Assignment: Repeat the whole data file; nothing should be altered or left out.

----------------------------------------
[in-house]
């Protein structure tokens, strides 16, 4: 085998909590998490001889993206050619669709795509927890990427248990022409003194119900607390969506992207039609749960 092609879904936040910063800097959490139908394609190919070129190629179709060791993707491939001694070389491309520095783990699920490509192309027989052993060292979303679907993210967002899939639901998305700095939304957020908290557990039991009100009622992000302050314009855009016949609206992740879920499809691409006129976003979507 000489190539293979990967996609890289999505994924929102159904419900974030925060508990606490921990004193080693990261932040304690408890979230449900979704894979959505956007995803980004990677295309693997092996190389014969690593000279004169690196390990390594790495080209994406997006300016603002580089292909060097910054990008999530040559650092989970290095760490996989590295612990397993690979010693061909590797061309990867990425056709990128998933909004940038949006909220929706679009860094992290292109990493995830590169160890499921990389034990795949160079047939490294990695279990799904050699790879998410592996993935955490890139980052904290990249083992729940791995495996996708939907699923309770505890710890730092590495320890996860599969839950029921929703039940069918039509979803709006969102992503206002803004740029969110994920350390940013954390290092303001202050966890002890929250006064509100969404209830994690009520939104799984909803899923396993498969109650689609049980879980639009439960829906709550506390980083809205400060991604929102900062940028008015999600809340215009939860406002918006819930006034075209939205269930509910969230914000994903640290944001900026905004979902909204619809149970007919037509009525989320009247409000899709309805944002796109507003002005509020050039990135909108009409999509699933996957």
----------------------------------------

[in-house]
């Protein structure tokens, strides 16, 4: 085998909590998490001889993206050619669709795509927890990427248990022409003194119900607390969506992207039609749960 092609879904936040910063800097959490139908394609190919070129190629179709060791993707491939001694070389491309520095783990699920490509192309027989052993060292979303679907993210967002899939639901998305700095939304957020908290557990039991009100009622992000302050314009855009016949609206992740879920499809691409006129976003979507 000489190539293979990967996609890289999505994924929102159904419900974030925060508990606490921990004193080693990261932040304690408890979230449900979704894979959505956007995803980004990677295309693997092996190389014969690593000279004169690196390990390594790495080209994406997006300016603002580089292909060097910054990008999530040559650092989970290095760490996989590295612990397993690979010693061909590797061309990867990425056709990128998933909004940038949006909220929706679009860094992290292109990493995830590169160890499921990389034990795949160079047939490294990695279990799904050699790879998410592996993935955490890139980052904290990249083992729940791995495996996708939907699923309770505890710890730092590495320890996860599969839950029921929703039940069918039509979803709006969102992503206002803004740029969110994920350390940013954390290092303001202050966890002890929250006064509100969404209830994690009520939104799984909803899923396993498969109650689609049980879980639009439960829906709550506390980083809205400060991604929102900062940028008015999600809340215009939860406002918006819930006034075209939205269930509910969230914000994903640290944001900026905004979902909204619809149970007919037509009525989320009247409000899709309805944002796109507003002005509020050039990135909108009409999509699933996957």